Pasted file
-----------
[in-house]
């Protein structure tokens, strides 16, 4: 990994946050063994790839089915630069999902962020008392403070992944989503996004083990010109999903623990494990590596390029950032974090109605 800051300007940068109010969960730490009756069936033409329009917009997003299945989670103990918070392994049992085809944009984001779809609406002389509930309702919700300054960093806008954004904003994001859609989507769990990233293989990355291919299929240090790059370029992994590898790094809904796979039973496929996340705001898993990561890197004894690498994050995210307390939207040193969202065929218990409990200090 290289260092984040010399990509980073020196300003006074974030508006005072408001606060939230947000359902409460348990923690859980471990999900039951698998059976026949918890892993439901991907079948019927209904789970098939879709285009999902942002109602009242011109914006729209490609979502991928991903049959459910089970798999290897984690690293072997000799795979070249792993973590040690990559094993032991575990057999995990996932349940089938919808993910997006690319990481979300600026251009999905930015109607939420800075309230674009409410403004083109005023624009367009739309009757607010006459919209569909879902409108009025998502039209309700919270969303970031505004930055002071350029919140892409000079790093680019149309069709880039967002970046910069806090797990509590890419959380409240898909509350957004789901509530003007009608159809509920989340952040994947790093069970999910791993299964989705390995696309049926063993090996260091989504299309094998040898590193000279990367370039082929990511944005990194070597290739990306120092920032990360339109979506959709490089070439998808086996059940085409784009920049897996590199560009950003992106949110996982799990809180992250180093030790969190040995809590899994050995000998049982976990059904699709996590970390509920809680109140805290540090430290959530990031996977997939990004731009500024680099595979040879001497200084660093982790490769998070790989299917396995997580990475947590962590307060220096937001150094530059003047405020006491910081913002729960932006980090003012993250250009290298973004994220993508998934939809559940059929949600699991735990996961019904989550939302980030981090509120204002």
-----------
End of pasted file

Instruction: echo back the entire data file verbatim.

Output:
[in-house]
């Protein structure tokens, strides 16, 4: 990994946050063994790839089915630069999902962020008392403070992944989503996004083990010109999903623990494990590596390029950032974090109605 800051300007940068109010969960730490009756069936033409329009917009997003299945989670103990918070392994049992085809944009984001779809609406002389509930309702919700300054960093806008954004904003994001859609989507769990990233293989990355291919299929240090790059370029992994590898790094809904796979039973496929996340705001898993990561890197004894690498994050995210307390939207040193969202065929218990409990200090 290289260092984040010399990509980073020196300003006074974030508006005072408001606060939230947000359902409460348990923690859980471990999900039951698998059976026949918890892993439901991907079948019927209904789970098939879709285009999902942002109602009242011109914006729209490609979502991928991903049959459910089970798999290897984690690293072997000799795979070249792993973590040690990559094993032991575990057999995990996932349940089938919808993910997006690319990481979300600026251009999905930015109607939420800075309230674009409410403004083109005023624009367009739309009757607010006459919209569909879902409108009025998502039209309700919270969303970031505004930055002071350029919140892409000079790093680019149309069709880039967002970046910069806090797990509590890419959380409240898909509350957004789901509530003007009608159809509920989340952040994947790093069970999910791993299964989705390995696309049926063993090996260091989504299309094998040898590193000279990367370039082929990511944005990194070597290739990306120092920032990360339109979506959709490089070439998808086996059940085409784009920049897996590199560009950003992106949110996982799990809180992250180093030790969190040995809590899994050995000998049982976990059904699709996590970390509920809680109140805290540090430290959530990031996977997939990004731009500024680099595979040879001497200084660093982790490769998070790989299917396995997580990475947590962590307060220096937001150094530059003047405020006491910081913002729960932006980090003012993250250009290298973004994220993508998934939809559940059929949600699991735990996961019904989550939302980030981090509120204002």